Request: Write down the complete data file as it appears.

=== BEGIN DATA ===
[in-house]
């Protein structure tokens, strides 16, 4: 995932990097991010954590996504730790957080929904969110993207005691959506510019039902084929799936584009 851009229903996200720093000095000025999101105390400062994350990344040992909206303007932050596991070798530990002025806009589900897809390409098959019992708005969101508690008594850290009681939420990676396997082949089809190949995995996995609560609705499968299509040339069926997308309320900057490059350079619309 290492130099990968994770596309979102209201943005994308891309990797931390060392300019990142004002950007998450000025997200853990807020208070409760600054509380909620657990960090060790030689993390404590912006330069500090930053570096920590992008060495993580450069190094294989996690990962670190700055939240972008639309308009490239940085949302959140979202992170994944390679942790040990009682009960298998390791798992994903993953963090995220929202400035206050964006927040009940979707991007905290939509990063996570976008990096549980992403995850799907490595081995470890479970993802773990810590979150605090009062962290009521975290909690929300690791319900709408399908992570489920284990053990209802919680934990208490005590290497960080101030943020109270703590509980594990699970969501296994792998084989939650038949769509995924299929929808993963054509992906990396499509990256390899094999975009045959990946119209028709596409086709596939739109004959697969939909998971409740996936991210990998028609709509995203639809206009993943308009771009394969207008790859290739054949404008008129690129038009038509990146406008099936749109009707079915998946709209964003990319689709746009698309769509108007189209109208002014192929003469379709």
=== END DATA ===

[in-house]
């Protein structure tokens, strides 16, 4: 995932990097991010954590996504730790957080929904969110993207005691959506510019039902084929799936584009 851009229903996200720093000095000025999101105390400062994350990344040992909206303007932050596991070798530990002025806009589900897809390409098959019992708005969101508690008594850290009681939420990676396997082949089809190949995995996995609560609705499968299509040339069926997308309320900057490059350079619309 290492130099990968994770596309979102209201943005994308891309990797931390060392300019990142004002950007998450000025997200853990807020208070409760600054509380909620657990960090060790030689993390404590912006330069500090930053570096920590992008060495993580450069190094294989996690990962670190700055939240972008639309308009490239940085949302959140979202992170994944390679942790040990009682009960298998390791798992994903993953963090995220929202400035206050964006927040009940979707991007905290939509990063996570976008990096549980992403995850799907490595081995470890479970993802773990810590979150605090009062962290009521975290909690929300690791319900709408399908992570489920284990053990209802919680934990208490005590290497960080101030943020109270703590509980594990699970969501296994792998084989939650038949769509995924299929929808993963054509992906990396499509990256390899094999975009045959990946119209028709596409086709596939739109004959697969939909998971409740996936991210990998028609709509995203639809206009993943308009771009394969207008790859290739054949404008008129690129038009038509990146406008099936749109009707079915998946709209964003990319689709746009698309769509108007189209109208002014192929003469379709």